Scott also does a very good job of addressing the issue of security with regard to cloud computing. In the age of compromised data, when everyone is affected by the IT breaches of Target and the government’s Office of Personnel Management, security should be at the forefront of everyone’s mind. He highlights that the majority of data breaches have occurred against businesses employing the traditional IT model. By breaking down the different cloud computing models, he explains how security can be leveraged at each level of useage.

Although written from a business perspective, Inflection Point is an extremely useful analysis of changing IT trends for the average person. Scott uses simple, easy-to-understand language to explain the current trends within the IT enterprise – cloud computing, Software as a Service, and Big Data. He incorporates real-life experiences from his personal life as a hobby sailor, as well as his professional life as a consultant, to draw analogies between how we use IT in our personal life and how businesses can use IT to further their interests.

First published in the San Francisco Book Review.

Originally written on April 20, 2016 ©Alex C. Telander.

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“Xenowealth: A Collection” by Tobias S. Buckell (Xenowealth Books, 2016)


Bestselling author Tobias S. Buckell has penned a number of novels in his Xenowealth universe, such as Crystal Rain, Ragamuffin and Sly Mongoose. In Xenowealth: A Collection, Buckell collects all of the short stories he has written over the years and published in magazines and anthologies, bringing them together in this self-published volume. Here readers get to see the beginning stories of the unlikely, mechanized hero Pepper as he goes around looking to make enough money to survive and get by, but also to help those in need as much as he can. At first he seems like a tough-as-nails mercenary only looking to help out himself, but readers soon learn there is more to this man than his mechanically enhanced exterior.

Pepper makes an appearance in each of the stories in this collection, but the rest of characters – some readers will recognize from Buckell’s Xenowealth novels – are developed, fascinating people of color that readers soon care for and want to do well. But in this tough world, it is often hard to get by.

Xenowealth: A Collection is a great diving board for new readers to delve into this world and quickly get hooked. Buckell self-published the collection through a Kickstarter campaign wanting to give readers – fans old and new – a chance to read these thrilling stories.

Originally written on March 3, 2016 ©Alex C. Telander.

To purchase a copy of Xenowealth: A Collection from Amazon, and help support BookBanter, click HERE.

“Wind/Pinball” by Haruki Murakami (Knopf, 2015)


Haruki Murakami is the well known international bestselling Japanese author of such books as Norwegian Wood, The Wind-up Bird Chronicle and Kafka on the Shore. English-language readers discovered Murakami for the first time with his “debut” book A Wild Sheep Chase, but this was in fact his third book. In 1978, after an unusual experience, Murakami decided he wanted to write a novel. After some interesting forays, he eventually found his unique voice and wrote his first two (short) books which have been translated into English for the first time: Hear the Wind Sing and Pinball, 1973.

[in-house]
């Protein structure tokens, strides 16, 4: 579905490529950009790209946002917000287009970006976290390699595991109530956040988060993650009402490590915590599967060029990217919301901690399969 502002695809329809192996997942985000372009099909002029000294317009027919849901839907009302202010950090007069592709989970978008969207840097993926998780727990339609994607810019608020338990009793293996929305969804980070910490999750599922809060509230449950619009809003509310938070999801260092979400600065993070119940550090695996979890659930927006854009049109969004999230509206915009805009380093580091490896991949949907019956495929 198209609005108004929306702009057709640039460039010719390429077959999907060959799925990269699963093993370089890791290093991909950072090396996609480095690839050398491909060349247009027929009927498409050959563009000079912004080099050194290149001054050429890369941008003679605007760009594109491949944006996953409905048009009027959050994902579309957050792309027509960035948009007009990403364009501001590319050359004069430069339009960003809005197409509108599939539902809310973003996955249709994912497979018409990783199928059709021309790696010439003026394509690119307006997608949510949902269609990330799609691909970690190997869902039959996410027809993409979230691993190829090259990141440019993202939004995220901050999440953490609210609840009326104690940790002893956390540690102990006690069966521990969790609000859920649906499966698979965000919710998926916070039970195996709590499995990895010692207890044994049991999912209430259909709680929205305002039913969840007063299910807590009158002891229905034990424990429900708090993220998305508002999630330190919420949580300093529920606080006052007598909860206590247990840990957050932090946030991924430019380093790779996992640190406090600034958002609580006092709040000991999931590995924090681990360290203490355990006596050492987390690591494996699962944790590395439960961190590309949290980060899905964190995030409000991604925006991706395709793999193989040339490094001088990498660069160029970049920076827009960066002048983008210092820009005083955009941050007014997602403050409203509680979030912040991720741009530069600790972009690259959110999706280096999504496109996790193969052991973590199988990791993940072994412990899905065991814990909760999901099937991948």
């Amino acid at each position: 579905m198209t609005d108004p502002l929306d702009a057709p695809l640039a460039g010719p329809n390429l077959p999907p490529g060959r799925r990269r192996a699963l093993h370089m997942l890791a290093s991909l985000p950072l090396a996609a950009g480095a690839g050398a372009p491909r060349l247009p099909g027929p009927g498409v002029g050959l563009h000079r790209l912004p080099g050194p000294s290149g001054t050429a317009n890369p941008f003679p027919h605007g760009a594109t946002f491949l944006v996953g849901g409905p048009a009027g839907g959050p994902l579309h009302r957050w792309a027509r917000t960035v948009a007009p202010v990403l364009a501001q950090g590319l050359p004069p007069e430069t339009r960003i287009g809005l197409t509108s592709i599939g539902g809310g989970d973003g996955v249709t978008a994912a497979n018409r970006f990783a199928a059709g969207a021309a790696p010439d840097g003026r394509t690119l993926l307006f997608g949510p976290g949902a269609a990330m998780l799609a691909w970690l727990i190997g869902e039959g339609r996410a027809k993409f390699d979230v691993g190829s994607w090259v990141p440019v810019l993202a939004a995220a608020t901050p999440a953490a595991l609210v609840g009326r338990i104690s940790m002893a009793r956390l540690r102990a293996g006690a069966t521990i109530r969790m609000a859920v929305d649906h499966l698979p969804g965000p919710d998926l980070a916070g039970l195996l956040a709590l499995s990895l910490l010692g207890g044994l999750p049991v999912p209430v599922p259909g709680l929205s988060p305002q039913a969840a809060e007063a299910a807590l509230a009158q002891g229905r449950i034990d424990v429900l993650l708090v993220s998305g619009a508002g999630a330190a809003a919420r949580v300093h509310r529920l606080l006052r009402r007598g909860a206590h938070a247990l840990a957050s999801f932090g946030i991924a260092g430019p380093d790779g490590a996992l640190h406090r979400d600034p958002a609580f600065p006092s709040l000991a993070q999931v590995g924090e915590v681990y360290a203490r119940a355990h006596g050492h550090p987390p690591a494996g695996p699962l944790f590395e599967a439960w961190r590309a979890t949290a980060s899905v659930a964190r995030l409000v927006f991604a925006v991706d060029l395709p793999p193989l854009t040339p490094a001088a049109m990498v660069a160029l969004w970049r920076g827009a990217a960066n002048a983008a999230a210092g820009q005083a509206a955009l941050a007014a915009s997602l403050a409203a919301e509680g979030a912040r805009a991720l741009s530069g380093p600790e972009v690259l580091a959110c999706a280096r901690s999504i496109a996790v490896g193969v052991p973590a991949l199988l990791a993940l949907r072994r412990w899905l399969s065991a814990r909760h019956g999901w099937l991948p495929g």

The first novella features an unnamed narrator recounting an unusual series of experiences in the classic Murakami style. He’s home from college for the summer and spends a lot of his time going to J’s bar, chatting with the barman and drinking beer with his wealthy friend “Rat.” He also shares stories about his relationship with a 9-fingered woman. In the second novella, we have the same narrator later in life, done with college, now working as a translator for a successful translation business. He’s involved with identical twins who are very unusual; they just showed up on his doorstep one day and moved in with him. And then he becomes obsessed with tracking down a spaceship pinball game he played in college.

Overall, the stories are a little rough and feel unfinished or perhaps more like early drafts. Nevertheless, Murakami’s voice and style is there right from the beginning, along with his unique unusualness that draws in and hooks so many readers. New readers may want to try one of his more popular novels, while fans will enjoy these stories and early examples of the writer they enjoy reading.

Originally written on October 29, 2015 ©Alex C. Telander.

To purchase a copy of Wind/Pinball from Amazon, and help support BookBanter, click HERE.

“A Wild Sheep Chase” by Haruki Murakami (Vintage, 2002)


One of Murakami’s early novels, A Wild Sheep Chase, is a classic example of what this unique author has to offer. From weird title to the outlandish but fascinating storyline, this book is a great starting point for those wanting to start reading this well renowned author. The book is also referred to as the third book in the “Trilogy of the Rat,” as Murakami’s first two novellas, Hear the Wind Sing and Pinball, 1973 (which were recently published in English for the first time) features a couple of the characters from these original stories, but are not required reading to get the full enjoyment out of A Wild Sheep Chase.

An advertising executive in his twenties who works with a partner at an advertising firm that is doing relatively well for itself receives a postcard from an old friend and ends up using the interesting image as part of an advertising campaign. The image depicts a pastoral scene with sheep, but there is one particular sheep in the picture that is a unique species with a star on its back.

Then a man in black pays him a visit and puts the pressure on, giving him an ultimatum: he will have to locate this sheep, or face some severe consequences that could cause the end of the business and his livelihood. Thus begins the man’s unusual quest to find this special sheep, which will take him to the snow mountains of Northern Japan. He will meet plenty of strange people along the way – as is Murakami’s style – as well as an old friend who he asks for advice, but is told he must find his own truth.

Every Murakami novel has a silver living that can be taken away from it; A Wild Sheep Chase is no different from the rest. The important thing is that silver lining is specific to each individual reader.

Originally written on March 25, 2016 ©Alex C. Telander.

To purchase a copy of A Wild Sheep Chase from Amazon, and help support BookBanter, click HERE.